What I think this implies about actual play is that boards where this is true should be check-raised much more aggressively than is currently considered fashionable. As I've stated elsewhere: "At every single decision point in the game tree, you want to have as wide a raising range as possible. The only reasons to refrain from having a [wider] raising range in certain spots are defensive - that is, if by raising [more] hands you diminish the strength (and therefore the profitability) of your calling range (because range strength, like position, is a component of ex-showdown equity) by so large an amount that it outweighs the gains to your raising range, then calling [more] of your continuing range can be better than raising." But if there are few hands you call with that wouldn't make profitable raises themselves, then raising a seemingly absurd fraction of your continuing range can be correct, because calling (rather than raising) more frequently does not allow you to continue with many additional hands. Therefore, it seems likely that raising a sizable fraction of thin value hands is correct, as otherwise you cannot semi-bluff as often as you'd like. Of course, when a substantial fraction of your raises are for thin value, it becomes necessary to usually check the turn after being called. So if you want to barrel often after check-raising and are uncomfortable with frequently taking a "check-raise, check" line, then raising a much narrower range (and never 4x, which should rarely bet again after having a check-raise called) is better.

Another way of making the argument: I think check-raising 4x results in an immediate win 30-40% of the time and winning a check-down 20-30% of the time when called. I think check-calling results in winning the pot 55-65% of the time but that 25-35% of these wins come from the turn/river getting checked down, meaning that the pots won will on average be smaller. The EV of both options seems pretty close, and so I'm inclined to take both actions some non-zero % of the time (usually raising because of reasoning outlined in the paragraph above this one).

Quote:
Originally Posted by kaby View Post
Idk, like 5%?
Not sure if serious, but obv I think that's way too small.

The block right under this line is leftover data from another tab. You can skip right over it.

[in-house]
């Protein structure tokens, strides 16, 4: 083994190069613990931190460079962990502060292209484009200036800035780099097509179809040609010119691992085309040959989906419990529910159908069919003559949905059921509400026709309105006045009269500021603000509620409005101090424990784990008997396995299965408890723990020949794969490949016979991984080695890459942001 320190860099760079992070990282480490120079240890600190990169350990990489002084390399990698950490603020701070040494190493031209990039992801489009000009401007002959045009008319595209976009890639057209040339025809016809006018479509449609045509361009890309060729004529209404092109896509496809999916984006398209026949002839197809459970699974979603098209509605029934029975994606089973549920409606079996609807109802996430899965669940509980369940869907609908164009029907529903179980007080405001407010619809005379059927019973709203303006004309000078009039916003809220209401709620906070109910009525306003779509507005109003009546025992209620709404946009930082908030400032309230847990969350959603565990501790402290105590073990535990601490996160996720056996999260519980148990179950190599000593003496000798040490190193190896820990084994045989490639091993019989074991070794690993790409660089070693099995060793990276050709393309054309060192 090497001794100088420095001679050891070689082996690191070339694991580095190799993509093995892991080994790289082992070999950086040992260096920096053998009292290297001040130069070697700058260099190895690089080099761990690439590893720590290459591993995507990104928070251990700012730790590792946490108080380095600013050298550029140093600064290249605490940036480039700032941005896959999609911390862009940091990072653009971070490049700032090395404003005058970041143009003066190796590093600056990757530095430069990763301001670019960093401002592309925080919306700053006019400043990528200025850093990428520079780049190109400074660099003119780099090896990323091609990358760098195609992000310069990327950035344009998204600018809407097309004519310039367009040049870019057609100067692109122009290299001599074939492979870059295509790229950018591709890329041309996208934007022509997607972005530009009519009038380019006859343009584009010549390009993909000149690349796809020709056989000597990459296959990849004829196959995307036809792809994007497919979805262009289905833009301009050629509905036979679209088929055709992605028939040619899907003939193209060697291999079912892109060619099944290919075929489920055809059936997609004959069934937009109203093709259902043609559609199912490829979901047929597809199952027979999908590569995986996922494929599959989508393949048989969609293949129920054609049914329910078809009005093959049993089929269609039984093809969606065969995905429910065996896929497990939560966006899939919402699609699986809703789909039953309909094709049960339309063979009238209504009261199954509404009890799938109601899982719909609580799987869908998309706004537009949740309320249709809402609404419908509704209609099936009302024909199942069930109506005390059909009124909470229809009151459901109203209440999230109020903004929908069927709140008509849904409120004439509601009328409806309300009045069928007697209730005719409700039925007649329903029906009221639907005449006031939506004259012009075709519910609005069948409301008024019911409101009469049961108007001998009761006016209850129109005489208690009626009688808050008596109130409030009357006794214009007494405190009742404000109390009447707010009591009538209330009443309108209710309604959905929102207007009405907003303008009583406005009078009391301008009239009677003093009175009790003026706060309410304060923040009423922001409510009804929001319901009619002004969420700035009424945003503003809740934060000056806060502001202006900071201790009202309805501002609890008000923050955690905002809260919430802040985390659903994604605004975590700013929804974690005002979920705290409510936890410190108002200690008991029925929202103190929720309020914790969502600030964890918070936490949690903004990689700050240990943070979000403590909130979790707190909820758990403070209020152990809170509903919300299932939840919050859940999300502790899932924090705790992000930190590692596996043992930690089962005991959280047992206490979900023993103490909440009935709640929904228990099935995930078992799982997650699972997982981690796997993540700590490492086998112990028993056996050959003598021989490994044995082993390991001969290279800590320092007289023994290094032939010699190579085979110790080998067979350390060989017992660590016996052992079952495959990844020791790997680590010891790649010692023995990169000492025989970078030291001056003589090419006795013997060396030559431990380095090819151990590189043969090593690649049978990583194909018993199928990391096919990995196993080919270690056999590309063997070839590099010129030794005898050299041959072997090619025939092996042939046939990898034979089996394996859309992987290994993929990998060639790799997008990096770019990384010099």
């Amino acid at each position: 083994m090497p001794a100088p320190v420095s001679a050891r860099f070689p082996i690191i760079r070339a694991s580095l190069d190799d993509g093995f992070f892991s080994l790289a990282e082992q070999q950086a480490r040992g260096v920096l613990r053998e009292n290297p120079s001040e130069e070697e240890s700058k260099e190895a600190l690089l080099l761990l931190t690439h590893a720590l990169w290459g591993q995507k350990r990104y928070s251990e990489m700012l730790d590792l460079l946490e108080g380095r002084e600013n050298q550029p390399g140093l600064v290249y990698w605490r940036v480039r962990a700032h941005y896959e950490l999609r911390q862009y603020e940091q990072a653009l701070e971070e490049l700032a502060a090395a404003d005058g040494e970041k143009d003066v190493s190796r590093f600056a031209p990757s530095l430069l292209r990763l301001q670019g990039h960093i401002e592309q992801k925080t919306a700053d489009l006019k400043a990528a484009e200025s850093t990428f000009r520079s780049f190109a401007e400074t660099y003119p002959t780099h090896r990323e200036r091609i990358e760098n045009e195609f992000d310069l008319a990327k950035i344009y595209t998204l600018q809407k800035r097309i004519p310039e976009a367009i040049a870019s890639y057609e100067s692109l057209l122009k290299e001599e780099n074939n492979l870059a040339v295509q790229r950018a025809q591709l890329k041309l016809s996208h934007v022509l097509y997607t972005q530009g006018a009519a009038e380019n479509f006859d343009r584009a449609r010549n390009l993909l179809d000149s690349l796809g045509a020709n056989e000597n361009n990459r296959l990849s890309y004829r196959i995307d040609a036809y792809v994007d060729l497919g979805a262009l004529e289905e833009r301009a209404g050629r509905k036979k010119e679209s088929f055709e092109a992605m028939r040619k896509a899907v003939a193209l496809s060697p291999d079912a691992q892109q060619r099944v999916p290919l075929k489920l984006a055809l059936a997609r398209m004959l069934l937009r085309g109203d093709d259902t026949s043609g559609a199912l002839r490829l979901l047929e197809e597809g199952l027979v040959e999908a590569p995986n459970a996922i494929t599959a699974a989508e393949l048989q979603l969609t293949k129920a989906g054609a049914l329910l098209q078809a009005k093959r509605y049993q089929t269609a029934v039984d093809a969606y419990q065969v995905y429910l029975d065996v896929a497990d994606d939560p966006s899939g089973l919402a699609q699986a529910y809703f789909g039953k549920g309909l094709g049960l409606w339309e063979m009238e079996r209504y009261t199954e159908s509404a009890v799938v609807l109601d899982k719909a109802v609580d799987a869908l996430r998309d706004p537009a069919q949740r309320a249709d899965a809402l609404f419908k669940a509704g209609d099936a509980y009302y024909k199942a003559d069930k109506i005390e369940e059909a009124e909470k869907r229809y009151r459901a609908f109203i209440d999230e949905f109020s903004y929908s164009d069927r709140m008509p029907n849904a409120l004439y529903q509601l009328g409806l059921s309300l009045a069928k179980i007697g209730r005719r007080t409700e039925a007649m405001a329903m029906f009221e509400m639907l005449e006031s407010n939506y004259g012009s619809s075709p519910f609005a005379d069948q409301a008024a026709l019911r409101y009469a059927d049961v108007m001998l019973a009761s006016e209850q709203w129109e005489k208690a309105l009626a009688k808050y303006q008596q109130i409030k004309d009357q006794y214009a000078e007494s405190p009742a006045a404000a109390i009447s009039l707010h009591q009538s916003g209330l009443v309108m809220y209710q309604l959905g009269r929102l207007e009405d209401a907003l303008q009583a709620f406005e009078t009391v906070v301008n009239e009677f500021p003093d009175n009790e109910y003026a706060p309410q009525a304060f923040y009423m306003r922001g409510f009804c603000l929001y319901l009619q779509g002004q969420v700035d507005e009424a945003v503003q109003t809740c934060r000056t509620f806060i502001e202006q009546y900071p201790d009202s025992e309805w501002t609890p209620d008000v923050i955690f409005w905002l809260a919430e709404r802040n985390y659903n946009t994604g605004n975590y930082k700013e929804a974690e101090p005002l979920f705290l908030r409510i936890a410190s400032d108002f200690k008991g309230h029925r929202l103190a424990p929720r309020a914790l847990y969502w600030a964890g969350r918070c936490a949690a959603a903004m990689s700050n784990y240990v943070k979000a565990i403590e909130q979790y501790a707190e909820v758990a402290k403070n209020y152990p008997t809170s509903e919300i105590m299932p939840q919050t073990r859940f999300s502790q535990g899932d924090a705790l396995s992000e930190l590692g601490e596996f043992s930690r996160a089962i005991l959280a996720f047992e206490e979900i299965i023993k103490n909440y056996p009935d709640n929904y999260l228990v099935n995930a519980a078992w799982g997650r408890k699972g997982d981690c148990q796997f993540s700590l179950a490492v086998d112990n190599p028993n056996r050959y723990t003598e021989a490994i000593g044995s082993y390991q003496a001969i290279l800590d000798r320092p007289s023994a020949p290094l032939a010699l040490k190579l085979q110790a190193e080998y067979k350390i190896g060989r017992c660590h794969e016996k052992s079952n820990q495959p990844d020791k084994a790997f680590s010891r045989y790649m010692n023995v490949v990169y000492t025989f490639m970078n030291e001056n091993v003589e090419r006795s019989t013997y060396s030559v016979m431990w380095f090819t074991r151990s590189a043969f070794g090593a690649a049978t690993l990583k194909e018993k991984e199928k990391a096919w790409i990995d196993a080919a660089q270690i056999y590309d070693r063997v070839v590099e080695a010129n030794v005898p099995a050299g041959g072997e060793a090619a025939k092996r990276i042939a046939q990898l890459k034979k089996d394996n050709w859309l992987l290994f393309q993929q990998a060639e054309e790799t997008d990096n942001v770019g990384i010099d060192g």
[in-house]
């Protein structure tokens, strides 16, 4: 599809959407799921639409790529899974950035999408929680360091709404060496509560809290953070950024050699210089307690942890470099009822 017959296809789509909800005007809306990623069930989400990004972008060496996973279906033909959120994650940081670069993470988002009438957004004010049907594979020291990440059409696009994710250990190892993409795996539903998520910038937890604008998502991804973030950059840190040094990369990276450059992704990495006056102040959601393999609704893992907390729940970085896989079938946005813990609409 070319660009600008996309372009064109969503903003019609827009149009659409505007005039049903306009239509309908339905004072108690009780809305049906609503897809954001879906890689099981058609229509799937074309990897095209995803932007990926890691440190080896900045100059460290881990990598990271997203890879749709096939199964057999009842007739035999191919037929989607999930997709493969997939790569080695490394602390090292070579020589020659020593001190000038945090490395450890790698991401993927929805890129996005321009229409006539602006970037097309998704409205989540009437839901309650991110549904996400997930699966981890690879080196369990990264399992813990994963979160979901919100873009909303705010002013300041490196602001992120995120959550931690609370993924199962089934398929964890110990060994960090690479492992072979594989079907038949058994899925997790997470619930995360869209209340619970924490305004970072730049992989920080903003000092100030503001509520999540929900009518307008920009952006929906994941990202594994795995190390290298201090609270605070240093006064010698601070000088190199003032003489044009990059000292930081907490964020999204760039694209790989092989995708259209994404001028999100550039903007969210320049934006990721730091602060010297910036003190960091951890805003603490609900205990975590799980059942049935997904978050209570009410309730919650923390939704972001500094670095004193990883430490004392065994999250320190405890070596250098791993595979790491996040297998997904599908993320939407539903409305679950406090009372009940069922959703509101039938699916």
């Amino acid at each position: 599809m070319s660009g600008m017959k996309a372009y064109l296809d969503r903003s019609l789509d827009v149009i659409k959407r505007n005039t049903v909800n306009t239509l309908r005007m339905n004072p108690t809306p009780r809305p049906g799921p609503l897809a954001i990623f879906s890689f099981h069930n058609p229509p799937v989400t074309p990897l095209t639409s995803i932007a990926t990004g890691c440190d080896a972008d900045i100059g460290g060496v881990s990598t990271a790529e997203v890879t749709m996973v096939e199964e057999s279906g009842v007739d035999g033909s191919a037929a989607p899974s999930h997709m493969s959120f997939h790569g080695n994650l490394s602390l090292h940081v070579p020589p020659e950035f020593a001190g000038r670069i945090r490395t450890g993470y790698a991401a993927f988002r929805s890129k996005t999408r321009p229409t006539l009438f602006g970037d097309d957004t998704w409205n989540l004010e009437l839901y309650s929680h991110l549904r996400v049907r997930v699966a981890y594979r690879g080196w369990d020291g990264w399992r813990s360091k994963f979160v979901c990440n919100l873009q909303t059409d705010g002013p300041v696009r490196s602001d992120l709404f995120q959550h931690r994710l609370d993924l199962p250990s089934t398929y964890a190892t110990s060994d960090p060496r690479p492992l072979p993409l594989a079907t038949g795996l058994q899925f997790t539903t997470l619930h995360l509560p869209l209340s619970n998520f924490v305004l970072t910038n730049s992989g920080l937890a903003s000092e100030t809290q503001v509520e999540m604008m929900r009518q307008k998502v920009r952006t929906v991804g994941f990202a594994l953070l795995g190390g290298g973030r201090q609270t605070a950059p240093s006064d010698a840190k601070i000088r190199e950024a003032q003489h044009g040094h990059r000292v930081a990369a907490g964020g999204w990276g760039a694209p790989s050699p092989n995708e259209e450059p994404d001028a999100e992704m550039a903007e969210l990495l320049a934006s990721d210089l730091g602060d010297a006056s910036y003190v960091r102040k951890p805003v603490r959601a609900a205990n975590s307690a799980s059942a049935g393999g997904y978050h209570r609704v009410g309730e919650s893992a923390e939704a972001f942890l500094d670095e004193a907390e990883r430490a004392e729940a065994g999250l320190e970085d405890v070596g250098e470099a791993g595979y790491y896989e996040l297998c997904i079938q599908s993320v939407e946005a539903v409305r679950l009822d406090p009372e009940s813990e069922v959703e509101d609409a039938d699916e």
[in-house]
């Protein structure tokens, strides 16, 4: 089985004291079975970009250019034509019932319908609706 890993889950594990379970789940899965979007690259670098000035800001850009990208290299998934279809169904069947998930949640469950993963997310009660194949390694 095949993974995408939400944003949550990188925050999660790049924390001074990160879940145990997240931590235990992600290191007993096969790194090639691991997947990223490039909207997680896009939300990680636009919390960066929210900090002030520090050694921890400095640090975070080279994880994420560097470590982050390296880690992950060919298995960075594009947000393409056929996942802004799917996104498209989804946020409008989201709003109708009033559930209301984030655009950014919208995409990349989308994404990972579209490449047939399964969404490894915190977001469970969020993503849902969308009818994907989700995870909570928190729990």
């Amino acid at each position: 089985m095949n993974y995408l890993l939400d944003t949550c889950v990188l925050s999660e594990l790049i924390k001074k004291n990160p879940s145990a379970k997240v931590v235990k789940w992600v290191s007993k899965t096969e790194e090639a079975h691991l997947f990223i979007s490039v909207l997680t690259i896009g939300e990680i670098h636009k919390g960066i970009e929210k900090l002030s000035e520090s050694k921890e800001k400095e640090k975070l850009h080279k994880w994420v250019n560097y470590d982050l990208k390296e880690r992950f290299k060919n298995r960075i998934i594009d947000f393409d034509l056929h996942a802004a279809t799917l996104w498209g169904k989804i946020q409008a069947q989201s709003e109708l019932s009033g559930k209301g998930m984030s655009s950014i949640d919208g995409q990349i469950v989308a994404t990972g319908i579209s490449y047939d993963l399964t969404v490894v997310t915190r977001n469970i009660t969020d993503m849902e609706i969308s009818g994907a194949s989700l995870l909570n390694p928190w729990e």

Quote:
Originally Posted by kaby View Post
I don't quite understand how these three statements can be correct (which they would have to be for 75% 2barrel to be GTO *edit* or your best guess for GTO):

1) BTN can 2barrel 75% of the time
2) BB can't exploit this by folding more on flop
3) BB can't exploit this by calling more on turn
If BTN 2barrels 75% of the time at equilibrium, then 2 and 3 are true by definition.

The reason I think the BTN should barrel so aggressively is a corollary of the fact that I think he should be checking back on the flop a lot because so many of the BB's hands play best as check-raises rather than check-calls (leading many of the SB's hands to play better as checks than c-bets). On boards where I c-bet the flop less, I tend to 2barrel more, and vice versa.

Quote:
Originally Posted by kaby View Post
And that's even ignoring that a quick look at what a 75% 2barrel range would look like with the cbet range posted above gives me no clue what you do to defend vs leads when it goes c/c ch ch.
I'm not clear on what "c/c ch ch" means, but assuming it's that the flop c-bet was called and the turn went check-check, the answer is that I call sometimes if the BB bets the river.

Quote:
Originally Posted by kaby View Post
I'd say intuitively it's unlikely checkraising 4x is GTO, you haven't really offered any reason why it would be, other than a blanket statement you feel SB GTO is 2barreling 75% of the time.
Hope this post made my thinking more transparent. If you spot a flaw in it please do let me know.
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Old 01-08-2014, 01:09 PM   #114
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Re: 100NL Coolers or bad play?

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Originally Posted by ron1n View Post
are you implying that a max exploit strategy from SB wont be able to increase his EV by opening 100%? In other words, a BB strategy which requires to fold >50% vs openraises will have a greater EV than one which defends at least at thresholds?
Your use of the phrase "[i]n other words" is confusing here, as these two sentences suggest opposite things. If the SB should open less than 100%, then the BB should defend often often enough to prevent the SB from profitably opening any two cards. If the BB does not defend often enough to prevent the SB from profitably opening any two cards, then the SB should open 100%.